Hahaha. Our entire extended family is here. Hahaha. Went to statistics Canada so that must be true. We might not exist. Oh o. Lol

Son of Ponzi

Emmi, 110,
Agree, the Jim Pattisons are raking in all the productivity gains.
And the check out clerks are brought in from the Phillipines.



ok i understand that income did not follow productivity increases. so we instead of income we got debt to spent.
but do we need new car every 3 years, do we need TV in every room, do we need ipad for every kid, do we need cellphone for every kid from grade 5? No we don’t need. And without all this consumerism your life will be more comfortable then my parents or grandparents.


pomzi, it’s a wealth distribution problem. Even if Grandpa wasn’t union the customers to the business he worked for were union. A much smaller percent of the wealth circulates in the middle class now.


Son –

That reflects lagging wages, not lagging productivity. We are about 3 times more productive than we were in the 60s.

Son of Ponzi

Crab man,
The most productive (output/inputs) years were the 50’s and the 60’s.
Remember Granny didn’t have to work.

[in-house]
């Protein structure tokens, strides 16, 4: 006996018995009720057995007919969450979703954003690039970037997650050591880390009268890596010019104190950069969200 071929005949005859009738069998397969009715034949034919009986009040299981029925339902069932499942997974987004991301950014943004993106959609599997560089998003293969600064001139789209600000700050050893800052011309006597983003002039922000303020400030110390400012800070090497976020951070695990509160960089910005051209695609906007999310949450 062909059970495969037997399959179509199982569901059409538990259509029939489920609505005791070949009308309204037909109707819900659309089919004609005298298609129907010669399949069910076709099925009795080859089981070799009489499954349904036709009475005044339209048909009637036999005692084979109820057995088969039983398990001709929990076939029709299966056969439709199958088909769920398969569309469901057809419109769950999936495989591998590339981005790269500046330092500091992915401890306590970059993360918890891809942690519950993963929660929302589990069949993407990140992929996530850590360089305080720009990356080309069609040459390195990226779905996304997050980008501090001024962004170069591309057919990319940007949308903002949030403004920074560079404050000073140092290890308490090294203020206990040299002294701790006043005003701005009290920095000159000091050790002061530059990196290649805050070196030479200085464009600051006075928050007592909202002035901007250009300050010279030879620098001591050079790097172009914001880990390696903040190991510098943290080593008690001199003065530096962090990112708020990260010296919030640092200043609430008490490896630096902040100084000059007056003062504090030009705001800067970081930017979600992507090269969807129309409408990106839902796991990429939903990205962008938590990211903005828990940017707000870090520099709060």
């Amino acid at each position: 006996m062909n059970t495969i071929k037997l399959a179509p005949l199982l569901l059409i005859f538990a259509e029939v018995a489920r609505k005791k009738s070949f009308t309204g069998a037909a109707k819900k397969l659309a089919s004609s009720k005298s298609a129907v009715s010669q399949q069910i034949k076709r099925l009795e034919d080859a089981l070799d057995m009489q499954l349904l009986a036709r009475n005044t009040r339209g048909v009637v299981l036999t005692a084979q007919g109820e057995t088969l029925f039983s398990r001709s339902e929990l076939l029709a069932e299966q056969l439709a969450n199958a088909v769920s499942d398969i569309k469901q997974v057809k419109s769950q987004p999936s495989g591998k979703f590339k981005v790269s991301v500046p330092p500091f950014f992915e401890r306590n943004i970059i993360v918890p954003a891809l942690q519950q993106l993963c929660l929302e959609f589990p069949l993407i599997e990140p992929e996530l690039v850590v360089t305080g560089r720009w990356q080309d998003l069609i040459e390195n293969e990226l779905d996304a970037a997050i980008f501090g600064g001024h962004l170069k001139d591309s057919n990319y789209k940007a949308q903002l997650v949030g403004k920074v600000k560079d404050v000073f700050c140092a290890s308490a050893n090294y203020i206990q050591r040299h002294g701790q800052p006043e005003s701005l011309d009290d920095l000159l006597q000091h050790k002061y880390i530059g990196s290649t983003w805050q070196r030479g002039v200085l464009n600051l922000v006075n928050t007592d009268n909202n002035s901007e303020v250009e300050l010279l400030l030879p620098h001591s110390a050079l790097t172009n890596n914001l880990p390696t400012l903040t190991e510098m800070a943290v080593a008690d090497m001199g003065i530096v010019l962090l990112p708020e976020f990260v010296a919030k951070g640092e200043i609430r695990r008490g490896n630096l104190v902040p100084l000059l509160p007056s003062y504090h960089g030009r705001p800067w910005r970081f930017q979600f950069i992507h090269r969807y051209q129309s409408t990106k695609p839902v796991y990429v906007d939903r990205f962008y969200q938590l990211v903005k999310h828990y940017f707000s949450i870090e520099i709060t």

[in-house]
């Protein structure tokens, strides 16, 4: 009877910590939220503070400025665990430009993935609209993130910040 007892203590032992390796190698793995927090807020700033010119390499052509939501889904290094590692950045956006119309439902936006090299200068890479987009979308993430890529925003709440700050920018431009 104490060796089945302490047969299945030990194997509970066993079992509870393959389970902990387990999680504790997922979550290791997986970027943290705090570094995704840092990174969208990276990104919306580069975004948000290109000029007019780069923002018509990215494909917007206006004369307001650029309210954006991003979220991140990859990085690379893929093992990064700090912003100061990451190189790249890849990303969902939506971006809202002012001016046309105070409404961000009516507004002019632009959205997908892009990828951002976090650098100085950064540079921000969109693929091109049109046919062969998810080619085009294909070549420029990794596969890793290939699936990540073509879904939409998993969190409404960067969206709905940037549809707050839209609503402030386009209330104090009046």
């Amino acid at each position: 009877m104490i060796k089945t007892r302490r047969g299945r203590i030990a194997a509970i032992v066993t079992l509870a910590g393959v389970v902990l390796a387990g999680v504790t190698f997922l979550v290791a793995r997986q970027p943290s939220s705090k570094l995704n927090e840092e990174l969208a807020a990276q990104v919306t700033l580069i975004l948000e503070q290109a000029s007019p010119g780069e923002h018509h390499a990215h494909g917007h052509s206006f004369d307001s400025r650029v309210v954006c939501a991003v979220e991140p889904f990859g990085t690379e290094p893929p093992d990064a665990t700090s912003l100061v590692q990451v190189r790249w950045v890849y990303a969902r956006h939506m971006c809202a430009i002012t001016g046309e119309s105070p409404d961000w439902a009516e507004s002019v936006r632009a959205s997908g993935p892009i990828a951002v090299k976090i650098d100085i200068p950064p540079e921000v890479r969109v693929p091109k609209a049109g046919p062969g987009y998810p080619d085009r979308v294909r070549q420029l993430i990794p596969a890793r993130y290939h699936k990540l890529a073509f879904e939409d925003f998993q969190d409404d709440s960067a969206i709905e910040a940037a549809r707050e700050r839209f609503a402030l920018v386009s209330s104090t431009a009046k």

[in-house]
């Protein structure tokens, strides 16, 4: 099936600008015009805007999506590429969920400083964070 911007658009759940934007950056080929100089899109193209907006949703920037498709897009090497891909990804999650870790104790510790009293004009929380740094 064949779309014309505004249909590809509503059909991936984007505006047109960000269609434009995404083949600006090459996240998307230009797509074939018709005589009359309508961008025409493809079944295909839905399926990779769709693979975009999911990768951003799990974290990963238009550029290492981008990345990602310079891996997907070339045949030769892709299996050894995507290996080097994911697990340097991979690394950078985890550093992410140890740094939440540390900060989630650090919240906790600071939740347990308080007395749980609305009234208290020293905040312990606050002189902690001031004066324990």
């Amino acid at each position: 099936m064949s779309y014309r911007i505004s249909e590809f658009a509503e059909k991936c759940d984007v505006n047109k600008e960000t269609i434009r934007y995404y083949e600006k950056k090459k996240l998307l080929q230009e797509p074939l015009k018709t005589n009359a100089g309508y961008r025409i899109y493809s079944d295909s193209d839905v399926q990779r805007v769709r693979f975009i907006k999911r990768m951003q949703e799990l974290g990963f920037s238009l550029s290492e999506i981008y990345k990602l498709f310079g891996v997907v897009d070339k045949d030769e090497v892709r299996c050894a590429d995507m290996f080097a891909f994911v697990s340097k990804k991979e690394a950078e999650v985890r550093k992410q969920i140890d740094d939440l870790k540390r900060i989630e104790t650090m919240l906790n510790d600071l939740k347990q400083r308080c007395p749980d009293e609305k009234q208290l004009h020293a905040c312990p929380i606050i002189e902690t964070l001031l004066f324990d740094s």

The only reason why we are still keeping afloat is because of two income families, with many holding down 2 jobs and working insane hours.


Tik-Tok –

The reason we have a higher living standard than our grandparents is because of rising productivity. It’s been increasing at about 2%/year for the last few hundred years.

The reason why debt levels are so high is because income gains became detached from productivity gains about 30 years ago. If you’ve never seen (or read) Capitalism Hits the Fan, I highly recommend it.

Son of Ponzi

Nguyen # 66.
I checked Statistics Canada.
There are no Vietnamese in Fraser Heights in Surrey.

Best place on meth


Did your grandparents live in a concentration camp?

Best place on meth

Some douche voted Paul down?



Who voted down my post and Paulb’s post? Anw why?

I think this person hates facts and only want to listen to lies.


I will read that article latter. I have to take off now.

but i ask you are you living better life than your parents or grand parents? I know i live better life then they had. I can give you thousand of examples of that. My kids live way better then when i was a kid.


You can start by having a look at this article

And then make your own research to figure out whether on average, people are better off today than they were 20, 30 or 40 years ago…


News flash: Barbara Yaffe says something stupid. Details at 11.


“When the borrowing that is paying for all this hits its limit.”

but what is the limit? Borrowing from whom?


@96: “i have been hearing this since 70s. but we drive better cars, live in nicer houses, have more vacations, eat more in restaurants, buy more Christmas presents then ever before.”

With declining real incomes no less. How do people do it?

“so when do you think this will change?”

When the borrowing that is paying for all this hits its limit.


Average sales in last 3 weeks:

Week of Sep 23 — Sep 27: 137
Week of Sep 30 — Oct 4: 124
Week of Oct 7 — Oct 10: 114